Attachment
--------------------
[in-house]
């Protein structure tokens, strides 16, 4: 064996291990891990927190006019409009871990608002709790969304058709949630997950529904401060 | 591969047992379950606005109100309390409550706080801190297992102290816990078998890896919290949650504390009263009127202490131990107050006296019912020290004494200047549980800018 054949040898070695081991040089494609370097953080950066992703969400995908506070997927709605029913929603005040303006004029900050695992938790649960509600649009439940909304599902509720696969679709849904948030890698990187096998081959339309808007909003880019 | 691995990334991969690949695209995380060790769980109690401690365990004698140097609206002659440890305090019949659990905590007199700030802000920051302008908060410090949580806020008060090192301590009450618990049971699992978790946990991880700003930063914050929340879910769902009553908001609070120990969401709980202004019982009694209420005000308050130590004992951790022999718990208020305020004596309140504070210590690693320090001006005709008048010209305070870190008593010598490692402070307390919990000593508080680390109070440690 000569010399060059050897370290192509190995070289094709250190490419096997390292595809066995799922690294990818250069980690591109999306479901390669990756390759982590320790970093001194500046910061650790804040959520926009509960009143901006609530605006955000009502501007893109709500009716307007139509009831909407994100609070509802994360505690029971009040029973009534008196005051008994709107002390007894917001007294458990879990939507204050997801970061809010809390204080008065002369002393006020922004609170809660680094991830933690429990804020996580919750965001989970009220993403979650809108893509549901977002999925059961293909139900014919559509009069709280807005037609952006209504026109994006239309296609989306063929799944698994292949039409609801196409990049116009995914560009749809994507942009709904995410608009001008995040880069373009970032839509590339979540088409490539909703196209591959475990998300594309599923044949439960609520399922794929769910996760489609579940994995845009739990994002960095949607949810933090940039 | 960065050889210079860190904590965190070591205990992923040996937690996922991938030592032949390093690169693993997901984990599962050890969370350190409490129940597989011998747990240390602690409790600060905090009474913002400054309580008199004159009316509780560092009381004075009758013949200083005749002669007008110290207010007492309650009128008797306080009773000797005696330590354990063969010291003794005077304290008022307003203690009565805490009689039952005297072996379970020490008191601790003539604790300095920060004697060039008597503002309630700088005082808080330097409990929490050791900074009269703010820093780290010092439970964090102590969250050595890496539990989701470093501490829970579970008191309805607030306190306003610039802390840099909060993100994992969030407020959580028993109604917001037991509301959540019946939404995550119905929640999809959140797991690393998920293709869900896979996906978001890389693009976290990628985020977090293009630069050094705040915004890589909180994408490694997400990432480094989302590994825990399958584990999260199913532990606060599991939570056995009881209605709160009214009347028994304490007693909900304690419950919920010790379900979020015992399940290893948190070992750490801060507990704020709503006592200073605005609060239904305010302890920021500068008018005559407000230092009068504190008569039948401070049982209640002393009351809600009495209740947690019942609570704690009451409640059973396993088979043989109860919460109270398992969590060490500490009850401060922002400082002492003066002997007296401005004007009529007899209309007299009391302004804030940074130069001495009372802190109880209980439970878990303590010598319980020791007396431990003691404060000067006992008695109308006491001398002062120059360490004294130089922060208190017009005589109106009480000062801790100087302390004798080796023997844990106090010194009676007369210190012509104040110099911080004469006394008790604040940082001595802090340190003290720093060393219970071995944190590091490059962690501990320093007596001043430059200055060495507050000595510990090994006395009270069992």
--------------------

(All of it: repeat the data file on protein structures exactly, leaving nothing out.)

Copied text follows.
[in-house]
């Protein structure tokens, strides 16, 4: 064996291990891990927190006019409009871990608002709790969304058709949630997950529904401060 | 591969047992379950606005109100309390409550706080801190297992102290816990078998890896919290949650504390009263009127202490131990107050006296019912020290004494200047549980800018 054949040898070695081991040089494609370097953080950066992703969400995908506070997927709605029913929603005040303006004029900050695992938790649960509600649009439940909304599902509720696969679709849904948030890698990187096998081959339309808007909003880019 | 691995990334991969690949695209995380060790769980109690401690365990004698140097609206002659440890305090019949659990905590007199700030802000920051302008908060410090949580806020008060090192301590009450618990049971699992978790946990991880700003930063914050929340879910769902009553908001609070120990969401709980202004019982009694209420005000308050130590004992951790022999718990208020305020004596309140504070210590690693320090001006005709008048010209305070870190008593010598490692402070307390919990000593508080680390109070440690 000569010399060059050897370290192509190995070289094709250190490419096997390292595809066995799922690294990818250069980690591109999306479901390669990756390759982590320790970093001194500046910061650790804040959520926009509960009143901006609530605006955000009502501007893109709500009716307007139509009831909407994100609070509802994360505690029971009040029973009534008196005051008994709107002390007894917001007294458990879990939507204050997801970061809010809390204080008065002369002393006020922004609170809660680094991830933690429990804020996580919750965001989970009220993403979650809108893509549901977002999925059961293909139900014919559509009069709280807005037609952006209504026109994006239309296609989306063929799944698994292949039409609801196409990049116009995914560009749809994507942009709904995410608009001008995040880069373009970032839509590339979540088409490539909703196209591959475990998300594309599923044949439960609520399922794929769910996760489609579940994995845009739990994002960095949607949810933090940039 | 960065050889210079860190904590965190070591205990992923040996937690996922991938030592032949390093690169693993997901984990599962050890969370350190409490129940597989011998747990240390602690409790600060905090009474913002400054309580008199004159009316509780560092009381004075009758013949200083005749002669007008110290207010007492309650009128008797306080009773000797005696330590354990063969010291003794005077304290008022307003203690009565805490009689039952005297072996379970020490008191601790003539604790300095920060004697060039008597503002309630700088005082808080330097409990929490050791900074009269703010820093780290010092439970964090102590969250050595890496539990989701470093501490829970579970008191309805607030306190306003610039802390840099909060993100994992969030407020959580028993109604917001037991509301959540019946939404995550119905929640999809959140797991690393998920293709869900896979996906978001890389693009976290990628985020977090293009630069050094705040915004890589909180994408490694997400990432480094989302590994825990399958584990999260199913532990606060599991939570056995009881209605709160009214009347028994304490007693909900304690419950919920010790379900979020015992399940290893948190070992750490801060507990704020709503006592200073605005609060239904305010302890920021500068008018005559407000230092009068504190008569039948401070049982209640002393009351809600009495209740947690019942609570704690009451409640059973396993088979043989109860919460109270398992969590060490500490009850401060922002400082002492003066002997007296401005004007009529007899209309007299009391302004804030940074130069001495009372802190109880209980439970878990303590010598319980020791007396431990003691404060000067006992008695109308006491001398002062120059360490004294130089922060208190017009005589109106009480000062801790100087302390004798080796023997844990106090010194009676007369210190012509104040110099911080004469006394008790604040940082001595802090340190003290720093060393219970071995944190590091490059962690501990320093007596001043430059200055060495507050000595510990090994006395009270069992």